I write about addiction being a disease in order to counter the negative stigma that society holds for those who, through little fault of their own, were captured by opioid dependence. One of the most potent examples of this stigma is the attitude toward addicted mothers on the labor and delivery ward from doctors, nurses, and family members of an addict who is a new mother.
News stories, movies, and public service announcements have implanted images in our minds of babies in opioid withdrawal, suffering horribly because of their mothers’ bad habits.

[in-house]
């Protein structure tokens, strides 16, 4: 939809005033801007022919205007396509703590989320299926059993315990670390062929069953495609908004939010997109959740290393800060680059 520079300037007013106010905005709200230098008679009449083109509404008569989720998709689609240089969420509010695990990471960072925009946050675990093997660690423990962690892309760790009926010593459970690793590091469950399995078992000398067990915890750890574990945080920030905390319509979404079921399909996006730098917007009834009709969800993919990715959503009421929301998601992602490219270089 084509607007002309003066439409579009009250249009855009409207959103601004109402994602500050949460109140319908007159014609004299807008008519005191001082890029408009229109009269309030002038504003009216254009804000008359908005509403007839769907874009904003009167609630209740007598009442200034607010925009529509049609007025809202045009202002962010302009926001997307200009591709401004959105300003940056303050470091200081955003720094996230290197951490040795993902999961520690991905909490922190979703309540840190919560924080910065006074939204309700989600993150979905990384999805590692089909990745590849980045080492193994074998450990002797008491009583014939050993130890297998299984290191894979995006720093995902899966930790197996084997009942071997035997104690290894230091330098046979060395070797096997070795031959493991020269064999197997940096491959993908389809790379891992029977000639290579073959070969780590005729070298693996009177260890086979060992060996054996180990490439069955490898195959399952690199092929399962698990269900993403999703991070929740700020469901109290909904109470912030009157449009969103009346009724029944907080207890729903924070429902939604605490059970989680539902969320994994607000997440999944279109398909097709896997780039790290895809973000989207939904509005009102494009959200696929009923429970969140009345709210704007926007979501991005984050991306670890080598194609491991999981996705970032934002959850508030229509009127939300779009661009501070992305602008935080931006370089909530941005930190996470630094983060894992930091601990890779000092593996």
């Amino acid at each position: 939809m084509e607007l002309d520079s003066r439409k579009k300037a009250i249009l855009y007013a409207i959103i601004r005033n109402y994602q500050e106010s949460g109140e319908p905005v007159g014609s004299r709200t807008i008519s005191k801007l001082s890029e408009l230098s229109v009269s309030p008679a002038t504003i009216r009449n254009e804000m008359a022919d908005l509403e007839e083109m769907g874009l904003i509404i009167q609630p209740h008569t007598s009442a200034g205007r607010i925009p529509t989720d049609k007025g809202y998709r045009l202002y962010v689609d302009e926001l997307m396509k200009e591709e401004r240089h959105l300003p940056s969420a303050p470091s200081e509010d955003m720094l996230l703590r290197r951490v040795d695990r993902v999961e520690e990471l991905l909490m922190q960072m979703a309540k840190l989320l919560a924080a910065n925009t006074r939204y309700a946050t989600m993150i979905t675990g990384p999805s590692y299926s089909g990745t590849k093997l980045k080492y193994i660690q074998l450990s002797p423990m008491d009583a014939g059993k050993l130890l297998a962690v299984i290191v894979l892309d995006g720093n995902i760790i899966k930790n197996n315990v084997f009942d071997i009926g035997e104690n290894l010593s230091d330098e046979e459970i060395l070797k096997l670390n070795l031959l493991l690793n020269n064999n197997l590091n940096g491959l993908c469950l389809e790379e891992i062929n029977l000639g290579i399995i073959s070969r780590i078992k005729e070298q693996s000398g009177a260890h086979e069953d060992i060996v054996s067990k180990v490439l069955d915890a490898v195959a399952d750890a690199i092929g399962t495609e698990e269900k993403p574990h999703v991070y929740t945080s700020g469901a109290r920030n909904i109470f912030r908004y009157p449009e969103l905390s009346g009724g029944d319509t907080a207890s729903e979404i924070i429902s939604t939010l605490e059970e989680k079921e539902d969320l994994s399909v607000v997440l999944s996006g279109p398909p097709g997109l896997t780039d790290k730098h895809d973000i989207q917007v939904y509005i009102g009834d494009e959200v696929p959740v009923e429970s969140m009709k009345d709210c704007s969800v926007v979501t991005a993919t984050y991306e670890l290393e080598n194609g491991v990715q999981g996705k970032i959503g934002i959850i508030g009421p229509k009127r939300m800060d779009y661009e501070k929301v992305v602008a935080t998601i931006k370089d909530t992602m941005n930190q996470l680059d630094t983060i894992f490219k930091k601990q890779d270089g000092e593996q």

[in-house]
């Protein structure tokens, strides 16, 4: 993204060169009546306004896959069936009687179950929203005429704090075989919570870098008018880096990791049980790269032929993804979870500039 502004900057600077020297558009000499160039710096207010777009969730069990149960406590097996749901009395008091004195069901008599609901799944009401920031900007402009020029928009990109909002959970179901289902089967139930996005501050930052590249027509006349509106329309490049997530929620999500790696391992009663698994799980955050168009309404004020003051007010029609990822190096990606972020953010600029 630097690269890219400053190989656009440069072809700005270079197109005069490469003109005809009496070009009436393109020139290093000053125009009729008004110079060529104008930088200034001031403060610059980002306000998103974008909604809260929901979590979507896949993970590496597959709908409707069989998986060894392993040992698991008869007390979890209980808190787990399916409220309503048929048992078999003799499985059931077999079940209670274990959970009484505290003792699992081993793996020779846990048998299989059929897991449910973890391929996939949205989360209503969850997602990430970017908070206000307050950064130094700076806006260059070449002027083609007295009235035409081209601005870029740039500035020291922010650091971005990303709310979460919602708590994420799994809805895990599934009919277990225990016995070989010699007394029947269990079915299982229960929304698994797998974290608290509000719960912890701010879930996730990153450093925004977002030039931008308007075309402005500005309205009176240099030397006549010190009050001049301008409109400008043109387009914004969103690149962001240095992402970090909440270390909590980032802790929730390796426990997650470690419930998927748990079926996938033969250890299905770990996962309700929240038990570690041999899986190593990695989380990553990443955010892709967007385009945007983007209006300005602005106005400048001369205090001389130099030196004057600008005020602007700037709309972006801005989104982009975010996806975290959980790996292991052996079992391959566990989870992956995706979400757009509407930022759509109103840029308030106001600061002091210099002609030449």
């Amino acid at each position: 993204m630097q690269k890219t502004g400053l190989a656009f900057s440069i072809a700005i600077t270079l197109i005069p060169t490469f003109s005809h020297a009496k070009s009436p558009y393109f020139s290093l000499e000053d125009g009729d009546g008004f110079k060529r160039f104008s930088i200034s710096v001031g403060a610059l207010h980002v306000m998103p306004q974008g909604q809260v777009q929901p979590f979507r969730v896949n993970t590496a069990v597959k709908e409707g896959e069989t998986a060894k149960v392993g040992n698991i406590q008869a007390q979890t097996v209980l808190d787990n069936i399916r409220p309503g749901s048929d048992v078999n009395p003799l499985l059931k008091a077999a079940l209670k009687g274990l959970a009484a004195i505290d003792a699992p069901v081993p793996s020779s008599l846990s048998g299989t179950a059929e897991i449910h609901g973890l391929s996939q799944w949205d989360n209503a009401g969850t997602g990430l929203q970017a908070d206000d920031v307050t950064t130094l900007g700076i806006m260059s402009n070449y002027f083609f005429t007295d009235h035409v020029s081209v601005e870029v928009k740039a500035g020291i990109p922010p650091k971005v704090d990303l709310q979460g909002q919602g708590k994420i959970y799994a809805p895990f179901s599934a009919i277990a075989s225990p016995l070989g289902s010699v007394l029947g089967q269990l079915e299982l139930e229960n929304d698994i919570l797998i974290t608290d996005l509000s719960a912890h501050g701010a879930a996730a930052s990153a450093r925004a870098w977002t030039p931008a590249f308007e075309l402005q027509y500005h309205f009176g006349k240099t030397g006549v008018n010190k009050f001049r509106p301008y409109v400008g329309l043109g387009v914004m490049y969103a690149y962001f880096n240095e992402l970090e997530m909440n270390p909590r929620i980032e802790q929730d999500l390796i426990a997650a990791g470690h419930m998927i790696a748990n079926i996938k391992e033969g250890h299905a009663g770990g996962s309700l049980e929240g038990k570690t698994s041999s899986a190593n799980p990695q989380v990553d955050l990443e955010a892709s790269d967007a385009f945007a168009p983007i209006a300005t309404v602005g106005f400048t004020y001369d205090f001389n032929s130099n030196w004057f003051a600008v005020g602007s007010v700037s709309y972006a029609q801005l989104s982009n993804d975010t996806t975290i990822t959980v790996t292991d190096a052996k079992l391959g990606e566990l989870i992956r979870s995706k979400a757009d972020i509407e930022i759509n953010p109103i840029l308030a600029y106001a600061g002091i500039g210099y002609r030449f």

I was a part of the world of obstetric suites, newborns, and labor epidurals during my ten years as an anesthesiologist. During that time I met many new babies, and I became pretty familiar with the experiences they endured in their first few hours in the hospital. I like babies—my wife has had a few who I’ve become quite fond of—and so I don’t mean to sound unsympathetic toward them. But the images that most people have of babies craving a ‘fix’ are not accurate—not by a long shot.